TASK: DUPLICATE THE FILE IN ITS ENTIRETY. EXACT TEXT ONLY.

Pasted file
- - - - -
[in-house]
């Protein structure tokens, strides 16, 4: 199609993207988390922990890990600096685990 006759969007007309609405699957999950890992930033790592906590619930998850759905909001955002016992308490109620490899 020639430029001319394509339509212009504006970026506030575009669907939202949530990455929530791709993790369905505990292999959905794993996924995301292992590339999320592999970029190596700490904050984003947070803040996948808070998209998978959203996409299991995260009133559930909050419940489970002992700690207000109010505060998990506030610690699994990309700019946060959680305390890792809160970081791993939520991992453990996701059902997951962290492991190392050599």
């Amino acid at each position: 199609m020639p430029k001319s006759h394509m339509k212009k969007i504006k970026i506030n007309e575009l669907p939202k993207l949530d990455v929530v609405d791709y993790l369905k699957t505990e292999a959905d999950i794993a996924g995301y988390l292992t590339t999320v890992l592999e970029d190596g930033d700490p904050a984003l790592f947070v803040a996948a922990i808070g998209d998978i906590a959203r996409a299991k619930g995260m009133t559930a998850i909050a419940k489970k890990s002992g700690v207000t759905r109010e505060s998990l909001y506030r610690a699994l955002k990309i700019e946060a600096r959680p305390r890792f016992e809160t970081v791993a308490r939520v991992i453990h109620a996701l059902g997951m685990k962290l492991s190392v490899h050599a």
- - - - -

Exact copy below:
[in-house]
């Protein structure tokens, strides 16, 4: 199609993207988390922990890990600096685990 006759969007007309609405699957999950890992930033790592906590619930998850759905909001955002016992308490109620490899 020639430029001319394509339509212009504006970026506030575009669907939202949530990455929530791709993790369905505990292999959905794993996924995301292992590339999320592999970029190596700490904050984003947070803040996948808070998209998978959203996409299991995260009133559930909050419940489970002992700690207000109010505060998990506030610690699994990309700019946060959680305390890792809160970081791993939520991992453990996701059902997951962290492991190392050599």
């Amino acid at each position: 199609m020639p430029k001319s006759h394509m339509k212009k969007i504006k970026i506030n007309e575009l669907p939202k993207l949530d990455v929530v609405d791709y993790l369905k699957t505990e292999a959905d999950i794993a996924g995301y988390l292992t590339t999320v890992l592999e970029d190596g930033d700490p904050a984003l790592f947070v803040a996948a922990i808070g998209d998978i906590a959203r996409a299991k619930g995260m009133t559930a998850i909050a419940k489970k890990s002992g700690v207000t759905r109010e505060s998990l909001y506030r610690a699994l955002k990309i700019e946060a600096r959680p305390r890792f016992e809160t970081v791993a308490r939520v991992i453990h109620a996701l059902g997951m685990k962290l492991s190392v490899h050599a």